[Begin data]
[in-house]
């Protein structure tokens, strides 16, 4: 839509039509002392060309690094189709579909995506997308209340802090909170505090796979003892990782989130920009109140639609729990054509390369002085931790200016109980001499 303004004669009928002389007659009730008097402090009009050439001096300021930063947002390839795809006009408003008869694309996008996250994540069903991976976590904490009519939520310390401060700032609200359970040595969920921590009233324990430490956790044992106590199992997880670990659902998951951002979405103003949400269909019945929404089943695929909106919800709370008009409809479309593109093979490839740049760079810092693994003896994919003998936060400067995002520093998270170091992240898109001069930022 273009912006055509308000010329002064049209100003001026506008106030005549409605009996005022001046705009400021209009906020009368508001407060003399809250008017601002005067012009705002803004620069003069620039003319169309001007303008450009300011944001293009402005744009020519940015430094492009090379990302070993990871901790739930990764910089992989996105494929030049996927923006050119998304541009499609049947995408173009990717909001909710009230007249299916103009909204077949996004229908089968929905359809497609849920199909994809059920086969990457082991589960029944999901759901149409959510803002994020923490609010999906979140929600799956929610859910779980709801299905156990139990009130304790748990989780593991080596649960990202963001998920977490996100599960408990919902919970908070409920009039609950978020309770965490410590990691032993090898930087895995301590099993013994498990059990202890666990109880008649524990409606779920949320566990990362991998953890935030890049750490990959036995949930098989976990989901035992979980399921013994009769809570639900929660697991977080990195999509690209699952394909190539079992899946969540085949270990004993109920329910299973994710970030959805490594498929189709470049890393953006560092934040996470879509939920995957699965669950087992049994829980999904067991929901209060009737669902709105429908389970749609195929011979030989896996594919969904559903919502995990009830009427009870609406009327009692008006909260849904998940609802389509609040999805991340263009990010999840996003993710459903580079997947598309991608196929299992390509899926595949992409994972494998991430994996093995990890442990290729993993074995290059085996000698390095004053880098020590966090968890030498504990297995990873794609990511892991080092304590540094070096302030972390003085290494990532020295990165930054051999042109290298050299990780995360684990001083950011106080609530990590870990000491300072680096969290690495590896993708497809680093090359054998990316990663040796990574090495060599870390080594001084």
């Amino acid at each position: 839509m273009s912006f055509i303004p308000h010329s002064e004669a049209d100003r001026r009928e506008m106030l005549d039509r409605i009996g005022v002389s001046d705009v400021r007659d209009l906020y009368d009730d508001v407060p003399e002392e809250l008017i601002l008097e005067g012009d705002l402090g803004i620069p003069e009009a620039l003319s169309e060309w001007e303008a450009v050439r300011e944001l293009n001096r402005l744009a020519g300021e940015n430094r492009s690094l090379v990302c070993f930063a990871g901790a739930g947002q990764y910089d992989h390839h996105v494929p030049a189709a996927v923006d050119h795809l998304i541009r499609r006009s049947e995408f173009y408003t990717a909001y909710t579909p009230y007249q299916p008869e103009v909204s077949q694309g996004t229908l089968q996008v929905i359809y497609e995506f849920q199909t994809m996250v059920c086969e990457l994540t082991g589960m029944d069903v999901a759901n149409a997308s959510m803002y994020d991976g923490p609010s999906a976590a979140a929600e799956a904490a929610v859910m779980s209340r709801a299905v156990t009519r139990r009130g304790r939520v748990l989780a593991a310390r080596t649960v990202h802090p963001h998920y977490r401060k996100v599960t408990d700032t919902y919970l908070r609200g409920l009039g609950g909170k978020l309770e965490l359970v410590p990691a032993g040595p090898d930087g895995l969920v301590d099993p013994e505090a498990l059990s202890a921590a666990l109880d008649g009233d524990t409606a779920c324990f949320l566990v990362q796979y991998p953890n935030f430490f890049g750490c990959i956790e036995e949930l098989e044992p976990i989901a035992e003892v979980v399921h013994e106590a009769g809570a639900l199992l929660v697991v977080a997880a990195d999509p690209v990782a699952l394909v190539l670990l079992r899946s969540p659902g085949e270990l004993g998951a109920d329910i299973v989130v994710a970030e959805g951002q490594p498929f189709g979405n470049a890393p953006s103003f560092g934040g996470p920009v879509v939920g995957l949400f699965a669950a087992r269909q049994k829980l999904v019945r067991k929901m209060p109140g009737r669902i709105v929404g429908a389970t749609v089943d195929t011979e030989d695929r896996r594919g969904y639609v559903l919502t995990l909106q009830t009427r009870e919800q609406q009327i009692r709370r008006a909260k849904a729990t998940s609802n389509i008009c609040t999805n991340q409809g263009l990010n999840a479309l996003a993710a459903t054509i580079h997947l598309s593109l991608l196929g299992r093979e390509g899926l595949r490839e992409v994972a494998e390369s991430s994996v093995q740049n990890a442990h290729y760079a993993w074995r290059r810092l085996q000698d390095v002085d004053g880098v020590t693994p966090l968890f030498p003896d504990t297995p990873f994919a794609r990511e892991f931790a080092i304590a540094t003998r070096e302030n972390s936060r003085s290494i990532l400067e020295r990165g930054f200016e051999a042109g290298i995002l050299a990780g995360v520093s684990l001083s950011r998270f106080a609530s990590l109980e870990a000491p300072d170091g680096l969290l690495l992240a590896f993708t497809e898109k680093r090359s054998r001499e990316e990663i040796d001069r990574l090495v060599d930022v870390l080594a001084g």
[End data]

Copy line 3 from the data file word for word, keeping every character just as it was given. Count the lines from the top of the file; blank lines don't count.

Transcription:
């Amino acid at each position: 839509m273009s912006f055509i303004p308000h010329s002064e004669a049209d100003r001026r009928e506008m106030l005549d039509r409605i009996g005022v002389s001046d705009v400021r007659d209009l906020y009368d009730d508001v407060p003399e002392e809250l008017i601002l008097e005067g012009d705002l402090g803004i620069p003069e009009a620039l003319s169309e060309w001007e303008a450009v050439r300011e944001l293009n001096r402005l744009a020519g300021e940015n430094r492009s690094l090379v990302c070993f930063a990871g901790a739930g947002q990764y910089d992989h390839h996105v494929p030049a189709a996927v923006d050119h795809l998304i541009r499609r006009s049947e995408f173009y408003t990717a909001y909710t579909p009230y007249q299916p008869e103009v909204s077949q694309g996004t229908l089968q996008v929905i359809y497609e995506f849920q199909t994809m996250v059920c086969e990457l994540t082991g589960m029944d069903v999901a759901n149409a997308s959510m803002y994020d991976g923490p609010s999906a976590a979140a929600e799956a904490a929610v859910m779980s209340r709801a299905v156990t009519r139990r009130g304790r939520v748990l989780a593991a310390r080596t649960v990202h802090p963001h998920y977490r401060k996100v599960t408990d700032t919902y919970l908070r609200g409920l009039g609950g909170k978020l309770e965490l359970v410590p990691a032993g040595p090898d930087g895995l969920v301590d099993p013994e505090a498990l059990s202890a921590a666990l109880d008649g009233d524990t409606a779920c324990f949320l566990v990362q796979y991998p953890n935030f430490f890049g750490c990959i956790e036995e949930l098989e044992p976990i989901a035992e003892v979980v399921h013994e106590a009769g809570a639900l199992l929660v697991v977080a997880a990195d999509p690209v990782a699952l394909v190539l670990l079992r899946s969540p659902g085949e270990l004993g998951a109920d329910i299973v989130v994710a970030e959805g951002q490594p498929f189709g979405n470049a890393p953006s103003f560092g934040g996470p920009v879509v939920g995957l949400f699965a669950a087992r269909q049994k829980l999904v019945r067991k929901m209060p109140g009737r669902i709105v929404g429908a389970t749609v089943d195929t011979e030989d695929r896996r594919g969904y639609v559903l919502t995990l909106q009830t009427r009870e919800q609406q009327i009692r709370r008006a909260k849904a729990t998940s609802n389509i008009c609040t999805n991340q409809g263009l990010n999840a479309l996003a993710a459903t054509i580079h997947l598309s593109l991608l196929g299992r093979e390509g899926l595949r490839e992409v994972a494998e390369s991430s994996v093995q740049n990890a442990h290729y760079a993993w074995r290059r810092l085996q000698d390095v002085d004053g880098v020590t693994p966090l968890f030498p003896d504990t297995p990873f994919a794609r990511e892991f931790a080092i304590a540094t003998r070096e302030n972390s936060r003085s290494i990532l400067e020295r990165g930054f200016e051999a042109g290298i995002l050299a990780g995360v520093s684990l001083s950011r998270f106080a609530s990590l109980e870990a000491p300072d170091g680096l969290l690495l992240a590896f993708t497809e898109k680093r090359s054998r001499e990316e990663i040796d001069r990574l090495v060599d930022v870390l080594a001084g």